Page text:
Subramanian uses corrections for these biases published in the latest version 7 of the Penn World Tables from the University of Pennsylvania, probably the most respected international set of comparisons of production, income and prices. Version 7 was due last month but has not yet appeared on the Penn website. China's PPP-based GDP has been revised upwards by 27 per cent for 2005 (and India's by 13 per cent) as a result of the corrections.

In addition, Subramanian makes further adjustments to take account of what has happened since 2005, and this takes him into the controversial area of exchange rates. He argues that IMF data at face value led to an implausible increase in the real cost of living in China relative to the US (equivalent to a real appreciation of the yuan) of 35 per cent. Most of the real exchange rate indices for China point to currency appreciation of 10 to 15 per cent.

Having made adjustments of 27 per cent for the revisions to the 2005 estimate and of 20 per cent for lower cost of living rises, Subramanian lifts the true PPP measure of China's GDP by 47 per cent, giving China US$14.8 trillion against the US$14.6 trillion of the US. He concedes that the difference is so small as to be within the margin of error.

Subramanian's claims are only slightly ahead of other forecasts. The Conference Board, the US economic research association, said in November that China would overtake the US by next year. It predicts that by 2020 China's output will be almost half as big as that of the US, and China will account for 24.1 per cent of world output, against 14.8 per cent by the US.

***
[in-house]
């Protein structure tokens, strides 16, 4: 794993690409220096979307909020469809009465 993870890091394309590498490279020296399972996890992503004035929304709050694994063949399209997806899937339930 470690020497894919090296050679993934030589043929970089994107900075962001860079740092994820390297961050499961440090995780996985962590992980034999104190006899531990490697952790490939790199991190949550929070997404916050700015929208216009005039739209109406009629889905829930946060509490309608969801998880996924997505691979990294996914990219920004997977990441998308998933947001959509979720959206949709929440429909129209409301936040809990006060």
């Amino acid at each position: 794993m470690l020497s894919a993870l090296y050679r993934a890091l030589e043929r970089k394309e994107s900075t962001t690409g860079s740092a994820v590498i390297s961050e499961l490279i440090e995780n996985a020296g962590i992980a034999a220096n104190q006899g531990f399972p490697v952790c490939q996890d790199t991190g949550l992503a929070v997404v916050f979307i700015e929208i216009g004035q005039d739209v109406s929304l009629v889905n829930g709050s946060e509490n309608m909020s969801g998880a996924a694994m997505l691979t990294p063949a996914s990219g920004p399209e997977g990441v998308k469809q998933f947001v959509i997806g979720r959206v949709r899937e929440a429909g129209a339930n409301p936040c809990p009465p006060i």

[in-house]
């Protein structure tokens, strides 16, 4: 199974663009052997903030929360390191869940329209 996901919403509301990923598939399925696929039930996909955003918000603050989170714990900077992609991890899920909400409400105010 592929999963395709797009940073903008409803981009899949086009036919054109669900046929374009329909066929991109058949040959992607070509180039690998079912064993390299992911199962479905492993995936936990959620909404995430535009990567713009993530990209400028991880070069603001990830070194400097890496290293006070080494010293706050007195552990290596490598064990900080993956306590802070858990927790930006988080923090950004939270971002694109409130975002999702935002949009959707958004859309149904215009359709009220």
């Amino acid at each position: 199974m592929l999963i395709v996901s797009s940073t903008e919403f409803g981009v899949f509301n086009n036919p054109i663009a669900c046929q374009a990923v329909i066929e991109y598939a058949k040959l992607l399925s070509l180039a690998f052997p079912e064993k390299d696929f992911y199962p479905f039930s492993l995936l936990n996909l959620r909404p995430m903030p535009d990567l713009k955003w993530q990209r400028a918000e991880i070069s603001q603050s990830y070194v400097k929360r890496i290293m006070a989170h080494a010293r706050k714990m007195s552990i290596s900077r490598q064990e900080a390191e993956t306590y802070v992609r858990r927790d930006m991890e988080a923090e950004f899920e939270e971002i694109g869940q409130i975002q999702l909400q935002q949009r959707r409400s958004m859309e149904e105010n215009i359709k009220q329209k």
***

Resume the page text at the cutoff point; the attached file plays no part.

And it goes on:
What does it matter - or is it all a case of lies, damned lies and statistics (being the worst of all lies)? It does mean that at a stroke China achieves a real symbolic victory. It also means that the per capita income of Chinese vaults to US$11,047 (from US$7,518 under the old PPP method and US$4,283 at market exchange rates).

Of course, China remains a relatively poor developing country because of its large and sprawling population, but these revisions give it a significant lift up the global table. If other countries stay the same, the revision lifts China by 20 places to 72nd, just below Brazil and above Iran in the per capita league.

If China is the biggest economy it can also argue for a bigger role, for example in international institutions: why should the US hold 16 per cent of the voting rights and effective veto in the IMF if China is bigger? But being the world's biggest economy also implies responsibilities and a spotlight that the rulers in Beijing may wish to avoid. If per capita income is more than US$11,000 in real terms, what is the gap between rich and poor, and is Beijing doing enough to lift the millions of rural have-nots?

Professor T. N. Srinivasen of Yale University says China tends to exaggerate its growth rate to demonstrate its strength, but understates its GDP to present itself as a poor country that should be exempted from bigger contributions to global public goods.

Premier Wen Jiabao and the mainland's security forces have belatedly realised that it is not only the quantity of growth that counts but its quality and where it is spread.